More West Nile

By: Amy Gleason
By: Amy Gleason

Wanda and Charles Madison found an unwelcome visitor.

"It was about 1 p.m.," said Wanda Madison. "We were going to the doctor and then when he went out to get in the car he found a little bird dead on the seat."

Just moments before, the Madison's had heard the news of the first case of West Nile found in the Shenandoah Valley.

"It came so soon after that, I said we are not touching that bird," added Madison.

She put on her gloves, double bagged the bird and put it on ice. Then she rushed it to the health department.

She got good news, her bird isn't the right type. West Nile typically only effects larger birds like crows, falcons, owls and blue jays.

Wanda was glad to find out she didn't have to worry.

"I've read things in the paper and seen things on the news that it is dangerous if a human being catches it. If it kills birds, it has to be something not too good," said Madison.

That's why local family physicians are keeping their eye out for cases.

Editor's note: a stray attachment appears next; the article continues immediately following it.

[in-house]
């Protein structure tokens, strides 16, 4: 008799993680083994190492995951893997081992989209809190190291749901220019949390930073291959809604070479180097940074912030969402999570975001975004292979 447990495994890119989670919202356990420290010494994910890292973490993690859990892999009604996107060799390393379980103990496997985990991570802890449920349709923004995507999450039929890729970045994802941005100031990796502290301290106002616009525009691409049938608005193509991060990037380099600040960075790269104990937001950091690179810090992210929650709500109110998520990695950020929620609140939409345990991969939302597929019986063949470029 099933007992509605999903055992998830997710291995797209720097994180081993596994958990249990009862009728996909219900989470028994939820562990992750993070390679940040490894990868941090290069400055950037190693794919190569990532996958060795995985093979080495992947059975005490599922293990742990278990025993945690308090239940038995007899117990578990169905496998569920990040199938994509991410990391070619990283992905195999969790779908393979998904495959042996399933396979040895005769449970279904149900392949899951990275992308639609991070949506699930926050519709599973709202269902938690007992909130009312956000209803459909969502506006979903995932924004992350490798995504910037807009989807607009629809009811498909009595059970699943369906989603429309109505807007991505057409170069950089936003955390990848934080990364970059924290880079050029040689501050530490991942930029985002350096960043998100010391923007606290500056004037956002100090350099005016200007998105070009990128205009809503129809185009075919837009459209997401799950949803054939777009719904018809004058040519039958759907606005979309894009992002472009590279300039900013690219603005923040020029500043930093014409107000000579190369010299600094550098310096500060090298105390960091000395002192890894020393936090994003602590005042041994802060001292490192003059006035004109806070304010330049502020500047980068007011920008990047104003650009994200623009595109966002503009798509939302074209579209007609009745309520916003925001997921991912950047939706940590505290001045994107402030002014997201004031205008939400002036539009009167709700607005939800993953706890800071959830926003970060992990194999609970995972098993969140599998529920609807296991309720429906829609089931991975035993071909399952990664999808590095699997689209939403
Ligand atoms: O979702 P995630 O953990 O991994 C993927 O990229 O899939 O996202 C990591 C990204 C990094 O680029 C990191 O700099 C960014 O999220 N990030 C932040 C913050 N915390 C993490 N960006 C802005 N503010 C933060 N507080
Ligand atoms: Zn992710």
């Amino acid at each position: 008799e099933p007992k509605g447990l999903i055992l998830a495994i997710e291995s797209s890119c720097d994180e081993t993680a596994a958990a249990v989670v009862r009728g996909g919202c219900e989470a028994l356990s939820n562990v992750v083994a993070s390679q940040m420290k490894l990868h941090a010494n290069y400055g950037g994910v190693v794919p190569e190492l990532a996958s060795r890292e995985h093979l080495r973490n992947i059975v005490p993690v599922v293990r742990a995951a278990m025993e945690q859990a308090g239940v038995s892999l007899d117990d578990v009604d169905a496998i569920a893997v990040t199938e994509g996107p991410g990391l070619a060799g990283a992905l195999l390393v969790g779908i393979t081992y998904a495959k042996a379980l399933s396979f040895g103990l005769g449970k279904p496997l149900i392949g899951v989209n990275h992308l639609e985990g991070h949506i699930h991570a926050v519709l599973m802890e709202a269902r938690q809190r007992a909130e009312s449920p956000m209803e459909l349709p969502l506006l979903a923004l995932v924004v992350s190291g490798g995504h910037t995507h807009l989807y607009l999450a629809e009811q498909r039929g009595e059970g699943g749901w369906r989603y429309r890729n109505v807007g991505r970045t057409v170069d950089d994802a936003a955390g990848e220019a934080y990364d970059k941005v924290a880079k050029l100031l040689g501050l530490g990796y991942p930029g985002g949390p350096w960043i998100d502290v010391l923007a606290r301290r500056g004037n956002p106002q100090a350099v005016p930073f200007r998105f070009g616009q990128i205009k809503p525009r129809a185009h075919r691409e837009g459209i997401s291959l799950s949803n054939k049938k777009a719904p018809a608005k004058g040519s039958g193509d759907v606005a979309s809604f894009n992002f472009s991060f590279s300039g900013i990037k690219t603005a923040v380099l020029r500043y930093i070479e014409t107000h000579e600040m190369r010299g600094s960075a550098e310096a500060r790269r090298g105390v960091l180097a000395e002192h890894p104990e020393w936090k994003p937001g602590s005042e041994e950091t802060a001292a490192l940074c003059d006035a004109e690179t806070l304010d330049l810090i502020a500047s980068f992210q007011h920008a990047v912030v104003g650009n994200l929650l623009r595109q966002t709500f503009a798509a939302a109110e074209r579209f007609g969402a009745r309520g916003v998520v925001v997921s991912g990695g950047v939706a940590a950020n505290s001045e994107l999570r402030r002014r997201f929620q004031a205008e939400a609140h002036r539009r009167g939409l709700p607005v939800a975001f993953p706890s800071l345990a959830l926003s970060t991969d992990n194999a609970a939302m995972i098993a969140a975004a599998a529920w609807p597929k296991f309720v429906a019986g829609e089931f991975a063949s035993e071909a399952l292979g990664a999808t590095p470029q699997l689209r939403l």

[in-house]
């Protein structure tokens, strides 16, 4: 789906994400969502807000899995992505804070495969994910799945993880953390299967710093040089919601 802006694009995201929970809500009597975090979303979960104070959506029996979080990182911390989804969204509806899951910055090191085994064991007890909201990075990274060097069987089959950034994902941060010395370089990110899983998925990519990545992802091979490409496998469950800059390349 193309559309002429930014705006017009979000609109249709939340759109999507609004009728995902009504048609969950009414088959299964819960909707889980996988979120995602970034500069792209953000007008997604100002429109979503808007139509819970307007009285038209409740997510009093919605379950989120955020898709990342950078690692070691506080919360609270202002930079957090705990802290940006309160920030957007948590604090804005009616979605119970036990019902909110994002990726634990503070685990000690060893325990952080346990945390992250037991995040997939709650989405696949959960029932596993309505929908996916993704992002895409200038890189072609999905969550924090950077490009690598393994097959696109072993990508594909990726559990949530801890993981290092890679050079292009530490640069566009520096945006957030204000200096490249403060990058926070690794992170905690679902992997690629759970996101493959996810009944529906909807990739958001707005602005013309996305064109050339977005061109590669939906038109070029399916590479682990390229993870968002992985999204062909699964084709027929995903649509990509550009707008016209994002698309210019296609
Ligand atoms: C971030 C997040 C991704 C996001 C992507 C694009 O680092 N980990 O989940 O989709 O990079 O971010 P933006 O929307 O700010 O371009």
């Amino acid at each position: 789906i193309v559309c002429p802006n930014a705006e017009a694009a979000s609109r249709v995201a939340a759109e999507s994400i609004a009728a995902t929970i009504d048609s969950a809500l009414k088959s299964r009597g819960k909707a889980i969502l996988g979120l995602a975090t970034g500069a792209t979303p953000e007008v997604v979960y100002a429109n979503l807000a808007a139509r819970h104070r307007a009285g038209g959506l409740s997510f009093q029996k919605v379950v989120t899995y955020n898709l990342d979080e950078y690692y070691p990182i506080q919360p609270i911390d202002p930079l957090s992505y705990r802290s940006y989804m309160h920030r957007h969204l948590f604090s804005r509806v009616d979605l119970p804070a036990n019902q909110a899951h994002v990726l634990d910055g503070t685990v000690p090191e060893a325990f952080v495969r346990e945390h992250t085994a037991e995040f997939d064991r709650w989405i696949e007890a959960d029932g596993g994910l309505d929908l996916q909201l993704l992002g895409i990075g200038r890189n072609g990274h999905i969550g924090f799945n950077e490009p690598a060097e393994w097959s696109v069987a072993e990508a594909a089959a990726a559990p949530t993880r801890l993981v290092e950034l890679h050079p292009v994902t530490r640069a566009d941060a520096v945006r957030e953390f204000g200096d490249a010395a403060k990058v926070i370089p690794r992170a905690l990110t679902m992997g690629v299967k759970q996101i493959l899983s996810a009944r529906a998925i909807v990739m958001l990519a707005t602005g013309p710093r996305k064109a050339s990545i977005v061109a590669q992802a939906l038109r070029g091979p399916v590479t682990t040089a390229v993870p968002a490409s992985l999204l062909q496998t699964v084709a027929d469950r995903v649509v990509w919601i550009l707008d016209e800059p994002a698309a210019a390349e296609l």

"Any time people come in with flu like symptoms or high fevers that we can't explain, then of course given the current outbreak, we need to consider the West Nile Virus as a possibility," said Dr. Michael Syptak of Harrisonburg Family Practice Associates.

Dr. Syptak says to be on alert if your symptoms don't feel like an ordinary cold and if you've been exposed to mosquitoes.

"Really there isn't a real treatment for it. You treat it symptomatically like you would most viruses. Control the fever, make the person feel comfortable," added Syptak.

He says it's key to not blow things out of proportion. He says to stay tuned to the news and pay attention to health department updates.

So far, human cases have been found in Louisiana, Mississippi, Texas, Illinois, Alabama and Washington, DC.


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